The world I currently inhabit for as many of my waking hours as possible these days is the one I’ve been writing about (and in which I’m making the aforementioned revisions).

Set in an indeterminate future era which I call the Twenty-Fourth-and-a-Half Century, most of the action takes place on Torus Two of Rana Habitat Space Station, through the eyes of an XK9: an enormous, genetically-engineered, cybernetically-enhanced police dog named Rex, as well as his mate Shady and his human partner Charlie.

Readings from What’s Bred in the Bone that I’ve done at science fiction conventions, such as DemiCon 29 and SoonerCon 27, have been met with enthusiasm, which is encouraging. Most of my beta-readers have been enthusiastic, too. If you’ll be at Worldcon 76, I have a 30-minute reading scheduled there on Monday, Aug. 20, 11:00 a.m. in Room 211A. I hope to see you there!

IMAGES: Many thanks to the talented Colette Waters for the enhanced reality represented by her photo of me, and to the amazing Jody A. Lee, for the color comp of the cover-art-that-will-be for What’s Bred in the Bone.

Being critiqued

A Hinkley Buzzard comes in for a landing.

They’re all coming back home to roost.

Somewhat like the buzzards returning to Hinkley, Ohio (albeit several weeks later–I can’t believe I missed Buzzard Day, which was March 15), my manuscripts are slowly returning from my beta-readers.

sent drafts of my science fiction novel What’s Bred in the Bone out in March, to a collection of willing souls. Some are published writers, some are working-on-being-published writers, some are much-prized living embodiments of my “target audience,” and some are simply friends who’ve been hearing me talk about “the book I’m writing” for years, and were curious. A few are even friends of the volunteers, who became interested.

Some wanted e-book format, some wanted Word documents, some PDFs, and a few wanted hard copies, which I put in binders with a quick-and-dirty cover so they’d be quickly able to distinguish what side was “up.”

One and all, I deeply appreciate the time they’ve spent reading my manuscript and answering my questions. Not all have reported back in, yet, but I’ve begun reading the comments of those who’ve finished. They’ve proved quite interesting, and in many cases very helpful.

I’m a veteran of several decades’ worth of writers’ groups and critique partnerships, so I know how to compartmentalize (I learned that studying journalism!). It’s still sometimes a challenge not to take it personally, but the writer with a tender ego is a writer afraid to grow.

I also know how to evaluate. Not all critiques are equally valid. Some seem to come straight out of left field. Some are internally contradictory. Oh, but then there are those other ones, the ones that hit you dead-center, with a deeply resonant, “Oh, man, s/he’s right!”

Very few people will be able to resist at least a few little nitpicks, and there’s almost always an “outlier,” someone who gives such radically different feedback from what everybody else said that you wonder “what manuscript were they reading?”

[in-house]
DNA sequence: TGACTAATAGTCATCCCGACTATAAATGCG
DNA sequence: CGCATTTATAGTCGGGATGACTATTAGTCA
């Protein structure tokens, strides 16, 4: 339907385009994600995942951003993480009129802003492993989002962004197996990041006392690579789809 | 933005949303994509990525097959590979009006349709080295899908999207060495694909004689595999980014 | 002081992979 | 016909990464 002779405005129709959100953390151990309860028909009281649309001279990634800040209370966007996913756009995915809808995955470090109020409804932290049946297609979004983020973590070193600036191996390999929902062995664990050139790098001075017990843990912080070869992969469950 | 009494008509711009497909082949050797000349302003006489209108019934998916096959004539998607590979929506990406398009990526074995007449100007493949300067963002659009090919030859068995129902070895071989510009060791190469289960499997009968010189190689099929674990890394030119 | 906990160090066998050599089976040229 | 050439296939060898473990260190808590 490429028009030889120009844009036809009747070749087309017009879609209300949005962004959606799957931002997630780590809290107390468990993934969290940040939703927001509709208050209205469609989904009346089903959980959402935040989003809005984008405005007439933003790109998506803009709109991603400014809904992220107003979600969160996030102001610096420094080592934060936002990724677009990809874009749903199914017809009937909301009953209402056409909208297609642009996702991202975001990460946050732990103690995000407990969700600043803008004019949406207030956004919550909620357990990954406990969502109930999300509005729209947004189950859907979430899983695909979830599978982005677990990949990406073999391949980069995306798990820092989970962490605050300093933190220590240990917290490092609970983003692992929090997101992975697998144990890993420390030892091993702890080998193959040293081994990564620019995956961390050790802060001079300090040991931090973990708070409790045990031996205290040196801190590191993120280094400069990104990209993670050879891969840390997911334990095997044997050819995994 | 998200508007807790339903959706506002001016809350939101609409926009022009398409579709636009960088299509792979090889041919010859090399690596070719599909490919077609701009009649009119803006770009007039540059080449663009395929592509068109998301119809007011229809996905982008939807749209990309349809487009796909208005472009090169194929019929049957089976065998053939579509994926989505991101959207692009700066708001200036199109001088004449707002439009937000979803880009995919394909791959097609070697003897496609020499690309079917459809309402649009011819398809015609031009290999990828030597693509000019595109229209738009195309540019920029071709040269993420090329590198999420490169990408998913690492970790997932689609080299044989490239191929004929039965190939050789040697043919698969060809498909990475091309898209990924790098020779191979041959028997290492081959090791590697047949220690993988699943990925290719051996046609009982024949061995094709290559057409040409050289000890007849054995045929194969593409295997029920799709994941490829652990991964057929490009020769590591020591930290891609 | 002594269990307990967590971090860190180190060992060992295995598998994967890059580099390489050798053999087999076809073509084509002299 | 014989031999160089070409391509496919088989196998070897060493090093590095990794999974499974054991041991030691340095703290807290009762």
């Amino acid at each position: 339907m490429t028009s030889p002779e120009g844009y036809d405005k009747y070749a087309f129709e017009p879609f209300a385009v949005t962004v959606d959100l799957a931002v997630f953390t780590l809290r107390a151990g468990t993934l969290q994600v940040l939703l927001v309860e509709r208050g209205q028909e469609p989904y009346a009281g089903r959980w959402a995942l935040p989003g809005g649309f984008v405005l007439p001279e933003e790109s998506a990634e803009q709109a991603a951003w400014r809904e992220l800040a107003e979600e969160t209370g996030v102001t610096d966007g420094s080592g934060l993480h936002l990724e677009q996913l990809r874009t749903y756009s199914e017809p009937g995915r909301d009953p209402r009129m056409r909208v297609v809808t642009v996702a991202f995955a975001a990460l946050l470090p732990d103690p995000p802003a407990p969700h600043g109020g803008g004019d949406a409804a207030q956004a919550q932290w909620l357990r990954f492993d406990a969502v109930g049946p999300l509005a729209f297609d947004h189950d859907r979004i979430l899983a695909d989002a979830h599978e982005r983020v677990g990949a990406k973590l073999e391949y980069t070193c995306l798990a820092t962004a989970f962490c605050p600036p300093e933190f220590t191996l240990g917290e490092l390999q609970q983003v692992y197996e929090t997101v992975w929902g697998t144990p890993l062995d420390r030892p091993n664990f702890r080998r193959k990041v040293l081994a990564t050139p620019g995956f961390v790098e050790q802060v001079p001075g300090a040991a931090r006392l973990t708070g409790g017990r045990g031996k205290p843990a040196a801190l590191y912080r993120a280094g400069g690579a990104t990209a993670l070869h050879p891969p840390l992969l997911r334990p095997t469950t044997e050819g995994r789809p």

At the end of the day, the best a writer can do is tell her story as well as she is able at the time, read or listen to every critique with an open mind and her heart safely tucked in a padded box somewhere, then make the changes that won’t let her ignore them. And after that, MOVE ON.

IMAGES: Many thanks to the “Haglund’s Heel” Blog, for the nice photo of the Hinkley buzzard; to Scribendi, via Pinterest, for the quote image from H. G. Wells; and to Pinterest again, for the “Read-Write-Revise-Eat-Sleep-Repeat” image (no other associated link still seems to work). I took the photo of my pile of manuscript printouts in recycled binders. Please feel free to use it if you like, but have the grace to give an attribution and a link back to this post. Thanks!

So, I wrote this book . . . the saga continues.

Anyone who’s been reading this blog periodically may have stumbled onto a mention or three about the science fiction novel I’ve been working on.

To be fair, it’s a science fiction universe I’ve been creating, the physical setting and milieu for a whole series of novels. Any blog posts I’ve written about future trends, such as last year’s series on automation, the DIY Space Station seriesfirst responders, and/or police K-9sMWDs, or service animals, all have been directly inspired by research aimed at making my fictional world seem more real.

The book’s still not published, so, no: this is not a sales pitch. It’s more like an update. After the 2016 post that marked the end of an early draft, it went through a series of editorial reviews by professionals I trust, as well as a lot of beta-readers’ reviews (note: beta-readers are kind of like beta testers, only for books).

And it underwent lots and lots (and lots and lots) of revisions. As far as the comments from my various critique resources have been going, it apparently continues to improve. I recently sent it off for what I hope is a final round of critiques. Considering the sequel’s now almost finished, I’m hopeful I can offer more substantive updates here soon.

IMAGES: Many thanks to the ever-witty Tom Gauld, via Pinterest, for the “Jealous of my Jetpack” picture, to Roxanne Smolen’s Instagram Page for the illustrated Phyllis Whitney quote, and to Kathy R. Jeffords for the “2nd Draft Won’t Kill You” design and thought.